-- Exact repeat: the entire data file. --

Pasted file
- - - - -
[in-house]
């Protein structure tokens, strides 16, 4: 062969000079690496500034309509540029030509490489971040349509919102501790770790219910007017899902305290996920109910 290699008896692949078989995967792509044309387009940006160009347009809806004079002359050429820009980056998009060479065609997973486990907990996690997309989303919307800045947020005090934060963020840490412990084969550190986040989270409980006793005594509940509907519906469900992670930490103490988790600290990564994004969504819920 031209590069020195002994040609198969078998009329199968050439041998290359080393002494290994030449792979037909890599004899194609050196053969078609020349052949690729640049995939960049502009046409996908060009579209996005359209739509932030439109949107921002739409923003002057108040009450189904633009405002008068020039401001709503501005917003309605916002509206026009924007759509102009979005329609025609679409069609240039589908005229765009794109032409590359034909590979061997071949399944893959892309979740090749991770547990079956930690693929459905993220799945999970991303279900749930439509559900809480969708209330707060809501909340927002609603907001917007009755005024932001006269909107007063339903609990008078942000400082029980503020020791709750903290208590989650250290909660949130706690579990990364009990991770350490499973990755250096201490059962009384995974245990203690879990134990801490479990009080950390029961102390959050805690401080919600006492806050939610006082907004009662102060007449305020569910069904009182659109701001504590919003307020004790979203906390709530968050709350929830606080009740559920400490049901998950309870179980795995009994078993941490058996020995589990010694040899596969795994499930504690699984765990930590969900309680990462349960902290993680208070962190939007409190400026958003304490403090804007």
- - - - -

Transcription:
[in-house]
């Protein structure tokens, strides 16, 4: 062969000079690496500034309509540029030509490489971040349509919102501790770790219910007017899902305290996920109910 290699008896692949078989995967792509044309387009940006160009347009809806004079002359050429820009980056998009060479065609997973486990907990996690997309989303919307800045947020005090934060963020840490412990084969550190986040989270409980006793005594509940509907519906469900992670930490103490988790600290990564994004969504819920 031209590069020195002994040609198969078998009329199968050439041998290359080393002494290994030449792979037909890599004899194609050196053969078609020349052949690729640049995939960049502009046409996908060009579209996005359209739509932030439109949107921002739409923003002057108040009450189904633009405002008068020039401001709503501005917003309605916002509206026009924007759509102009979005329609025609679409069609240039589908005229765009794109032409590359034909590979061997071949399944893959892309979740090749991770547990079956930690693929459905993220799945999970991303279900749930439509559900809480969708209330707060809501909340927002609603907001917007009755005024932001006269909107007063339903609990008078942000400082029980503020020791709750903290208590989650250290909660949130706690579990990364009990991770350490499973990755250096201490059962009384995974245990203690879990134990801490479990009080950390029961102390959050805690401080919600006492806050939610006082907004009662102060007449305020569910069904009182659109701001504590919003307020004790979203906390709530968050709350929830606080009740559920400490049901998950309870179980795995009994078993941490058996020995589990010694040899596969795994499930504690699984765990930590969900309680990462349960902290993680208070962190939007409190400026958003304490403090804007």